Transparency International Bangladesh (TIB) has cautiously lauded the government for not re-announcing the advantage to legalise black money from undisclosed funds in the proposed budget for the fiscal year 2021-22.
Besides, this advantage – which is unconstitutional and discriminatory to honest taxpayers – should not be included in the Income Tax Ordinance in any way.
TIB is concerned that the allocations to emergency sectors, such as the health sector to control Covid-19, have been increased, but there is a lack of a clear roadmap to ensure transparency and prevention of corruption in the overall budget implementation.
In a statement issued on Thursday, TIB Executive Director Dr Iftekharuzzaman said that despite strong objections and protests from all quarters, the finance minister decided to legalise black money in the current budget, which has not been in the new budget and can be considered as an insight of the government.
"In this case, we believe that the authorities will not continue this unethical advantage in the end by undermining the legal status of the Income Tax Ordinance or under the pressure of vested interests, and respecting the prime minister's statement of 'zero-tolerance against corruption," he added.
Calling for an all-inclusive, participatory and life-saving budget during the Covid-19 period, Dr Zaman said that the proposed budget for 2021-22 would increase the allocation to the health sector to Tk33,000 crore (about 7% of the total budget) which is less than the required amount.
According to the latest data from the World Health Organisation, the cost of medical care of a patient in Bangladesh is 74% as against the government's cost of 26%, which is a shame for the country as a signatory to the UN Universal Declaration of Health.
Again, due to persistent corruption and lack of fair spending capacity, there is a strong risk that this allocation will not be spent properly, from which there is no clear roadmap in the budget, which is disappointing. However, there is no alternative to curb the unimaginable and skyrocketing corruption in the health sector in recent years.
While applauding the government's allocation of Tk10,000 crore for Covid-19 and vaccination activities to prevent the transmission of Covid-19 in the country, Dr Zaman said, "The allocation to curb Covid-19 is not adequate. In this case, the process of spending money should be done with transparency and it should be ensured that corruption in the health sector does not take advantage of it in any way. Similarly, the government is expected to follow a transparent procurement process and prioritise the public interest in procuring the Covid-19 vaccine."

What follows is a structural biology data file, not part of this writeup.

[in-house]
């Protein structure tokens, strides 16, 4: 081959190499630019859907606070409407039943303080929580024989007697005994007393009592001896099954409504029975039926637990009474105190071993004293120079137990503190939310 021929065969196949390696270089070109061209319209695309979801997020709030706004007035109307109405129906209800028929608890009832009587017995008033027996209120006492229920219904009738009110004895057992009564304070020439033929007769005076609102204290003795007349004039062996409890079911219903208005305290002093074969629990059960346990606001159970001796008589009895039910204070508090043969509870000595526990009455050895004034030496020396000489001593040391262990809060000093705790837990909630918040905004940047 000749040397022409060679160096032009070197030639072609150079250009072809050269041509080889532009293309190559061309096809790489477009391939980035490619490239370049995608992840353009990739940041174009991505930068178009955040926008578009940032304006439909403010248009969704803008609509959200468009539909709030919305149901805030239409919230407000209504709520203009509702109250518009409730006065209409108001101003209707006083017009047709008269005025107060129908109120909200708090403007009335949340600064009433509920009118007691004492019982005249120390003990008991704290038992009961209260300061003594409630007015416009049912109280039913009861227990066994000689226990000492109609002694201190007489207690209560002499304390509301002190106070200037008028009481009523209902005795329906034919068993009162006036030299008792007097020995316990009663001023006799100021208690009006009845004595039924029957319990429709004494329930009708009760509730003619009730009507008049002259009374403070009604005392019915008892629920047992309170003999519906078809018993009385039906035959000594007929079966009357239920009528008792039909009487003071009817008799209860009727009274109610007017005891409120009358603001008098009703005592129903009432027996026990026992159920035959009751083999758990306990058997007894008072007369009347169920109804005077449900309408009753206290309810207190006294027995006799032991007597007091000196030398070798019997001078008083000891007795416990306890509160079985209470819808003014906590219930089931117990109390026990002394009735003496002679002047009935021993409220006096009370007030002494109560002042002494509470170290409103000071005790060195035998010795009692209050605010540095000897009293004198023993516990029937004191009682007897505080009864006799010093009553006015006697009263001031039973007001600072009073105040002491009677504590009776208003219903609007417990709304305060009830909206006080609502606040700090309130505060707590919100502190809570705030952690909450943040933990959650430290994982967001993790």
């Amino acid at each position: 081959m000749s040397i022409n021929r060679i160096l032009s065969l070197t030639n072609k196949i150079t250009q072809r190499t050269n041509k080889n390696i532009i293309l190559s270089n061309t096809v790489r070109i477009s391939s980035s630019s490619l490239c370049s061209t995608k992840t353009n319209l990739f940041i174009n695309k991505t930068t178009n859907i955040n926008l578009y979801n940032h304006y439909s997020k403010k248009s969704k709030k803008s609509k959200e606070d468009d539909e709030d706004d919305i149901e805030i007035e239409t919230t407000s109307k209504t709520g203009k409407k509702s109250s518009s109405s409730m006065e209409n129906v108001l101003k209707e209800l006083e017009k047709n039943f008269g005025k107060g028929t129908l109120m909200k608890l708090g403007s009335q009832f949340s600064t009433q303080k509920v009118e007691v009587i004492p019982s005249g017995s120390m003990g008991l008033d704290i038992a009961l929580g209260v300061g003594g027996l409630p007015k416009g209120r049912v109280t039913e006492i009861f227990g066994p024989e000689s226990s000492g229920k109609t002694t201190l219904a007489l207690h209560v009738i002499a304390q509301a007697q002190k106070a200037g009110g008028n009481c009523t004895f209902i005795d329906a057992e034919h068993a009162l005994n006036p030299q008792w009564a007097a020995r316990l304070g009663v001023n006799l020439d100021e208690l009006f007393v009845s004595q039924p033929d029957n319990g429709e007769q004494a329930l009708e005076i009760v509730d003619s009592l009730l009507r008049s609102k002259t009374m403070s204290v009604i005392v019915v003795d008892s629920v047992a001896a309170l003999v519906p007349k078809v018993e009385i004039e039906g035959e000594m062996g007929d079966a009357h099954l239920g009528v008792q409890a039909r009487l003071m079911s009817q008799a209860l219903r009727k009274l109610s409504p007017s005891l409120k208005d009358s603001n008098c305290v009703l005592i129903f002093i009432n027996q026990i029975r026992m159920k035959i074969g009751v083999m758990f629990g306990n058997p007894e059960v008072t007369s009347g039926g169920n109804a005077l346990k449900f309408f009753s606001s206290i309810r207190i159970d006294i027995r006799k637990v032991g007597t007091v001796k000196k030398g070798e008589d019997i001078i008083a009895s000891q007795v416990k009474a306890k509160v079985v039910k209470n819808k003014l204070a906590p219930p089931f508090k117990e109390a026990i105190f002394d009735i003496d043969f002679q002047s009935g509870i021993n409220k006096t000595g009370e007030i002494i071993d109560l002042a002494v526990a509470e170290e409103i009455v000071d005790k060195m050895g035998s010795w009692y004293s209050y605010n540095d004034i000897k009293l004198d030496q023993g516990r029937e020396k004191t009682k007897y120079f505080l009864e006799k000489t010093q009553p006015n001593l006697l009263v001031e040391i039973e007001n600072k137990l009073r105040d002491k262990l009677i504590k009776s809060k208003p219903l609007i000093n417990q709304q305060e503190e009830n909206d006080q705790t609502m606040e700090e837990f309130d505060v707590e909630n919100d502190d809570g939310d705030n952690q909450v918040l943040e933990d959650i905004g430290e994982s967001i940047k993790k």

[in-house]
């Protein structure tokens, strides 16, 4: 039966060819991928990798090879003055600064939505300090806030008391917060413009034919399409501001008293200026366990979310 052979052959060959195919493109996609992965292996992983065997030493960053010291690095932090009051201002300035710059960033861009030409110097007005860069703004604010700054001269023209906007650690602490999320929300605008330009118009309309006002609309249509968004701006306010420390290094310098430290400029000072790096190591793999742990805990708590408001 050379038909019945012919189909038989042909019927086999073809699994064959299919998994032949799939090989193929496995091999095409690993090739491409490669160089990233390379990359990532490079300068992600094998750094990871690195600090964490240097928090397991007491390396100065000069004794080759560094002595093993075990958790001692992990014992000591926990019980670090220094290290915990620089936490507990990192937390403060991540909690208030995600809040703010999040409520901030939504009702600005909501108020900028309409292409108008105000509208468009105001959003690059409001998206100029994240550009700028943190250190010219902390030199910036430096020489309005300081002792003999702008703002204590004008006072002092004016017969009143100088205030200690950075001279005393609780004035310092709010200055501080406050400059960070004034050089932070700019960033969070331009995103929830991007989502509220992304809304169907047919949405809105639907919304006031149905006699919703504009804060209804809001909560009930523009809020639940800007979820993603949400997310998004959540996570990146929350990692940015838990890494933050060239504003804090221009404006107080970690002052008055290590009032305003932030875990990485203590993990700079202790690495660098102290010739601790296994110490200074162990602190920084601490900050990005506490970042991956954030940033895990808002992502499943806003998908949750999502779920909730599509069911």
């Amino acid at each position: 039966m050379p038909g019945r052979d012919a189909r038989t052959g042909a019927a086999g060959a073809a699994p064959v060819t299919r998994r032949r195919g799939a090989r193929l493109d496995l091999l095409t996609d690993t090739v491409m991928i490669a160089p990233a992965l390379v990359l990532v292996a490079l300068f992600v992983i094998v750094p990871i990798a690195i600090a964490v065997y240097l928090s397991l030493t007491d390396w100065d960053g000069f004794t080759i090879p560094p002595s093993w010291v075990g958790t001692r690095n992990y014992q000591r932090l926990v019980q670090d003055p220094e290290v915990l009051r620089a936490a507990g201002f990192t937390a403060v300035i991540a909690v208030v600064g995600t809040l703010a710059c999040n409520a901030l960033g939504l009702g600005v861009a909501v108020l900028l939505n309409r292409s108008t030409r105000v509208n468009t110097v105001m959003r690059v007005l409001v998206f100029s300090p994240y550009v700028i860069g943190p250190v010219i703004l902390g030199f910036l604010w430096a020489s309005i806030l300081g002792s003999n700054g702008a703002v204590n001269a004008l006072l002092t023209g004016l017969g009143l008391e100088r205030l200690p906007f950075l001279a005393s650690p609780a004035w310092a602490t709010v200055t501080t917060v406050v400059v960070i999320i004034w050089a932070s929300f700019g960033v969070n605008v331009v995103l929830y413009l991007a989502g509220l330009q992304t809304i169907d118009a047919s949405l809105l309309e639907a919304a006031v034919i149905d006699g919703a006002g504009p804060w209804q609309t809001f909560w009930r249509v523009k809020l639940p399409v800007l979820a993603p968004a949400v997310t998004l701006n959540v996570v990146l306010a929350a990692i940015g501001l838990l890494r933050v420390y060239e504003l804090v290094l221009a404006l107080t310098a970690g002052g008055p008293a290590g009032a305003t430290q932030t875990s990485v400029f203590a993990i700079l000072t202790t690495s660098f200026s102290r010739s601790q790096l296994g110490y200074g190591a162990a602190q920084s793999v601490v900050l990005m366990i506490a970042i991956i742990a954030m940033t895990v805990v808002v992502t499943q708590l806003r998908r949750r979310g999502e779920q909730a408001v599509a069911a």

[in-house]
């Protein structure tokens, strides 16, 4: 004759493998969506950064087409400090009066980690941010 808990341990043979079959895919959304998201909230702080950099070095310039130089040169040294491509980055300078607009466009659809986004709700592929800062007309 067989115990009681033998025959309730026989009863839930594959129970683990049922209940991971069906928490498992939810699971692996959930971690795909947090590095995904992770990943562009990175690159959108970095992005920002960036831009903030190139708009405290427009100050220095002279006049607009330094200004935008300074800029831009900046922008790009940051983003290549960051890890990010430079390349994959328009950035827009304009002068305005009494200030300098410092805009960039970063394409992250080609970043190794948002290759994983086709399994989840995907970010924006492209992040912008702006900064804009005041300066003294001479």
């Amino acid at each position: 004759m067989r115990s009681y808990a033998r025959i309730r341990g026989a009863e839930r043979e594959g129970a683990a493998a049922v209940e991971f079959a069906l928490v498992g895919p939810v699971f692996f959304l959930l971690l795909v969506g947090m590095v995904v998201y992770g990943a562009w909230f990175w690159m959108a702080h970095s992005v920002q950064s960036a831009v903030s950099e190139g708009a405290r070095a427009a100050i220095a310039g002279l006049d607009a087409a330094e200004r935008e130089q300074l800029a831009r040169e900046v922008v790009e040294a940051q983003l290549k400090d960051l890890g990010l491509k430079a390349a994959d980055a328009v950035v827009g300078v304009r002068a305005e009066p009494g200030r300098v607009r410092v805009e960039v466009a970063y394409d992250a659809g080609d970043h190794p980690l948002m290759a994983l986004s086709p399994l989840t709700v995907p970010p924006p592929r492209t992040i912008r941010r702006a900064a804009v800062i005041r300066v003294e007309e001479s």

Dr Zaman also said that the 10-year tax rebate to expand the scope of hospital services outside the city is a timely decision, which would create opportunities to ensure quality healthcare in rural areas.
Expressing concern over the allocation of about 60% of the total budget for the underdeveloped sector in the proposed budget, Dr Zaman said that in terms of the total allocation, public administration received the fourth highest allocation (7.6%) and after adding the defence expenditure, the amount goes beyond 14%.
Zaman also said that although the allocation has been increased year by year, the lack of effective strategies to ensure transparency and accountability and to develop public administration's efficiency is disappointing. At the same time, bringing no transparency in the procurement process in the defence sector is just a sign of utter negligence to ensuring good governance.
"Above all, I urge the government to ensure absolute transparency, accountability and strict integrity in the implementation of the budget, especially in all types of expenditure, including public procurement," he added.